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Iraq ready to roll out election security plan

By Khalid al-Taie

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An Iraqi soldier is stationed outside a school in Diyala province, which will serve as a polling station in the upcoming May 12th parliamentary elections. [Photo courtesy of the Ministry of Defence]

Preparations for securing the May 12th parliamentary polls in Iraq have been completed, officials told Diyaruna, with a security plan to be rolled out across all provinces allocating specific responsibilities to the various security agencies.

In Diyala province, preparations started early to secure polling stations and their surrounding area, said Diyala police spokesman Col. Ghaleb al-Attiya.

There is "ongoing communication" with the Ministry of Interior, Electoral Commission and security apparatuses to implement the plan, he told Diyaruna.

"Police personnel will be responsible for securing the polling stations as well as areas and roads leading to them," he said.

The army and intelligence services will support the police by deploying in the vicinity of the province's 460 polling stations and fending off any threats, he said, as well as providing air cover and emergency response to any incidents.

Pre-emptive operations

Iraqi forces have stepped up pre-emptive strikes against ISIS remnants in recent weeks to thwart any potential plans to target the elections, al-Attiya said.

"In recent weeks, we have conducted large-scale search operations in different areas and managed to detain no less than 30 individuals wanted on criminal and terrorist charges," he said.

Weapons and ammunition caches also were destroyed during these raids.

On Sunday (May 6th), Iraqi forces arrested two "dangerous terrorists" in Diyala province, one of whom is the "administrative officer of wilayat Diyala", said ministry of defense spokesman Maj. Gen. Tahseen al-Khafaji.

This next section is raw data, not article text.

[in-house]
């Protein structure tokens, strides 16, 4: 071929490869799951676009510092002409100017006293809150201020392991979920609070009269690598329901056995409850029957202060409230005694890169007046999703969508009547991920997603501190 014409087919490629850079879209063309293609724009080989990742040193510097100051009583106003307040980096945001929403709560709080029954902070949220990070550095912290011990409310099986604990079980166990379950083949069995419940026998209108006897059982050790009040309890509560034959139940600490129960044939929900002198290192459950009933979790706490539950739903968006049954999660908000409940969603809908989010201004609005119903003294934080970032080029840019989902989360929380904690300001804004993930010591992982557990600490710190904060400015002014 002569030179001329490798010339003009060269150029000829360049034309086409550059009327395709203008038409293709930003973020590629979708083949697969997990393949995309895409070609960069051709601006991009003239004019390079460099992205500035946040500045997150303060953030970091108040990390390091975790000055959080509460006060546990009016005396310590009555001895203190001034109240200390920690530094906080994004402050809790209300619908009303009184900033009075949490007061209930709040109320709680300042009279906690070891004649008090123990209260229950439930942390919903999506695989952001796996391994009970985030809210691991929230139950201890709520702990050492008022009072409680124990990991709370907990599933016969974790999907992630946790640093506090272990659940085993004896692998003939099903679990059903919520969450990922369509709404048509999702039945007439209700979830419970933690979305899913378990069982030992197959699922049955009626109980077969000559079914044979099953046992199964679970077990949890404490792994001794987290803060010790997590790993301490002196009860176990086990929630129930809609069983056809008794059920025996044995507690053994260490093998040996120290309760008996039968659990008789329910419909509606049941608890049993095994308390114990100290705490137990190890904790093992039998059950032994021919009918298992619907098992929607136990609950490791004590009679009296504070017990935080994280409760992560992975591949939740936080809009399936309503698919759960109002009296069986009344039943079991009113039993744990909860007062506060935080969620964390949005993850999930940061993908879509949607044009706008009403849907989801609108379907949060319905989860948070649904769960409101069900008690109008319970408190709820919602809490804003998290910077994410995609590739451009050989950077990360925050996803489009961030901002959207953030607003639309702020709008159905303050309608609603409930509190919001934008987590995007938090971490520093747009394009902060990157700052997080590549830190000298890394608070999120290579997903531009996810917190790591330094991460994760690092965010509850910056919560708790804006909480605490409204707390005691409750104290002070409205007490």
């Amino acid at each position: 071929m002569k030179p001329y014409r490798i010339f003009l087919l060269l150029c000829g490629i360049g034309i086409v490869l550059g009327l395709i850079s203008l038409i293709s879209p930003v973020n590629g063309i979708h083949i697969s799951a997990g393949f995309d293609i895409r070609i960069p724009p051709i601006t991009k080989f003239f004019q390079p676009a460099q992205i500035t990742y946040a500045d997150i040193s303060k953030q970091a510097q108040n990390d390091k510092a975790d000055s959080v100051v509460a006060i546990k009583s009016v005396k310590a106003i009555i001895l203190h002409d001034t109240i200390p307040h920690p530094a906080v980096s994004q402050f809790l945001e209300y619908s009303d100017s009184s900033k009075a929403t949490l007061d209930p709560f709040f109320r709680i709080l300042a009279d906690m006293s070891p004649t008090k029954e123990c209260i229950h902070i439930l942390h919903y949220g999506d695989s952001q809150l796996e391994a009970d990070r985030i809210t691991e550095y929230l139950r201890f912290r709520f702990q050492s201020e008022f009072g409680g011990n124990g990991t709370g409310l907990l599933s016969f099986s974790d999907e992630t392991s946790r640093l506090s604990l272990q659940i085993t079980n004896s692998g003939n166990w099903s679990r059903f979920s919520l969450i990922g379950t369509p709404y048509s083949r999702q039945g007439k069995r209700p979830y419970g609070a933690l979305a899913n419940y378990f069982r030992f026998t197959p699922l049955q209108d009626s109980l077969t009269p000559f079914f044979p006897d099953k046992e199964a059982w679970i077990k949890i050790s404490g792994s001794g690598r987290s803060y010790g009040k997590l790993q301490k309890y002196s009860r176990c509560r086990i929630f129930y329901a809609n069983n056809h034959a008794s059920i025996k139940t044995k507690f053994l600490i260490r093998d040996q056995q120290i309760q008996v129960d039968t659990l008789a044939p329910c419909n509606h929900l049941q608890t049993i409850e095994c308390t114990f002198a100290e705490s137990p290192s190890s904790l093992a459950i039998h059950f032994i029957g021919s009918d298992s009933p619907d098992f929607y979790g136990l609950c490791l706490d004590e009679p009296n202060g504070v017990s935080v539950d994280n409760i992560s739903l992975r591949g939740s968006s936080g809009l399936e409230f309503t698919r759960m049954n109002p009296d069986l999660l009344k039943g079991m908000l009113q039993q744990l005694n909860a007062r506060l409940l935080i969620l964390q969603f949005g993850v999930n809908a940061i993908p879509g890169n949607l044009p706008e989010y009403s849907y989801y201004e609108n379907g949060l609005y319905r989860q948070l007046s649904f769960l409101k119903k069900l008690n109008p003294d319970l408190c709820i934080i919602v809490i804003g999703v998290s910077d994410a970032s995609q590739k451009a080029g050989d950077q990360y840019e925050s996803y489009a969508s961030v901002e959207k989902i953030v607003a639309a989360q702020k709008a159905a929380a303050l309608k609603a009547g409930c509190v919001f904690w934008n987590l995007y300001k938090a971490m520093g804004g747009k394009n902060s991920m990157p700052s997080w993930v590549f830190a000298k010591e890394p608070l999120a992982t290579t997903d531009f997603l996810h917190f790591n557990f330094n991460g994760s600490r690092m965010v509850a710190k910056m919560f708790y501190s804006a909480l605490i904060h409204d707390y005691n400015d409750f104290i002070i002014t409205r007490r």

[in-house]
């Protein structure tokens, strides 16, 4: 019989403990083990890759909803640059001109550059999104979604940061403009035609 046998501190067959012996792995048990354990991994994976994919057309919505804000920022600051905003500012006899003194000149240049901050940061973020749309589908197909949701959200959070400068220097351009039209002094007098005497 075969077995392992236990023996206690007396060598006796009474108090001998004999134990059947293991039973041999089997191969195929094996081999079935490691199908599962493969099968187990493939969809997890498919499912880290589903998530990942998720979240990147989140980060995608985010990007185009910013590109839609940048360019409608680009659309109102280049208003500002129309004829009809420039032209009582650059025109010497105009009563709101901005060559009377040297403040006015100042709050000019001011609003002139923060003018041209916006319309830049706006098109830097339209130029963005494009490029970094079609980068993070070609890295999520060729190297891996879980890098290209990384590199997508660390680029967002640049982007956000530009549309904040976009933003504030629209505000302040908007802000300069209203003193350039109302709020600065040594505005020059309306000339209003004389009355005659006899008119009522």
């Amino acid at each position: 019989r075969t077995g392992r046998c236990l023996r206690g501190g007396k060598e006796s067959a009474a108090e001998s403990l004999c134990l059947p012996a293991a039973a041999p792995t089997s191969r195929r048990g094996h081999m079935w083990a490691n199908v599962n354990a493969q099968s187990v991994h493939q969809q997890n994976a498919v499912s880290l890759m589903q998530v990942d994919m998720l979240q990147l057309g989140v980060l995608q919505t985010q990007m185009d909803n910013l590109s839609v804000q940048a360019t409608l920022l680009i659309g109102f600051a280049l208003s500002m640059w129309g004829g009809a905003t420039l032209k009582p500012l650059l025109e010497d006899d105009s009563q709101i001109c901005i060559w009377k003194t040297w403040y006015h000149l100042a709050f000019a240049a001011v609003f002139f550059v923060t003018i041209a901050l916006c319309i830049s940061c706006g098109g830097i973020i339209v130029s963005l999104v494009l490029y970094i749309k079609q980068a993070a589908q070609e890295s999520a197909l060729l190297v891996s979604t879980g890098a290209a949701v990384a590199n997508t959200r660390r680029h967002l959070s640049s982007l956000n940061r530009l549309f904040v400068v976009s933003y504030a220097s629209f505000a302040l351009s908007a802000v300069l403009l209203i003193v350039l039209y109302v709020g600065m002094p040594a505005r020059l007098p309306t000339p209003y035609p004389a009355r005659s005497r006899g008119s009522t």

He was arrested by forces from the Directorate of Military Intelligence and led them to a hidden cache of large quantities of weapons and equipment, al-Khafaji told Diyaruna.

Security forces have undergone additional training to boost their level of preparedness and enhance their ability to protect the elections, al-Attiya said.

ISIS's latest threats to target the elections merely serve "to incite fear", he said.

"Terrorist elements are now too weak to mount any significant attack," he said, stressing that "security forces are up to the task and will not give terrorists the opportunity to achieve their goals".

ISIS’s threats are nothing but "an act of desperation", said Ninawa provincial council member Khalaf al-Hadidi, pointing out that the group "is part of the past" and is only left with its empty propaganda.

"Our troops are well prepared to protect the elections according to a well thought out plan," he told Diyaruna, adding that the 125 main voting centres in Ninawa will be surrounded by "two security belts".

"The first consists of the local police and the second of the army," he said.

Passageways have been opened to facilitate access to the polling stations and checkpoints are in place to prevent any security breaches, he said, noting that security forces will remain outside the stations throughout the voting process.

'Brighter future' for Iraq

Anbar province is "fully prepared" to hold the parliamentary elections, provincial council member Naeem al-Koud told Diyaruna.

The security plan for the province includes pre-emptive operations to clear the Anbar desert of remaining ISIS cells, and enhancing border security to prevent any infiltration attempts from Syria, he said.

Security forces are on high alert in Anbar cities and towns, he said, "with patrols and checkpoints in place, as well as surveillance operations and investigations to find sleeper cells".

"Security preparedness for the elections has been achieved in terms of equipment and forces," he added, noting that security forces have received training on how to deal with emergencies and respond to any threat.

"The upcoming elections will paint a brighter future for the country," al-Koud said, stressing that ISIS will not be permitted to turn the clock back, and "Iraqis will march forward to build their democracy".

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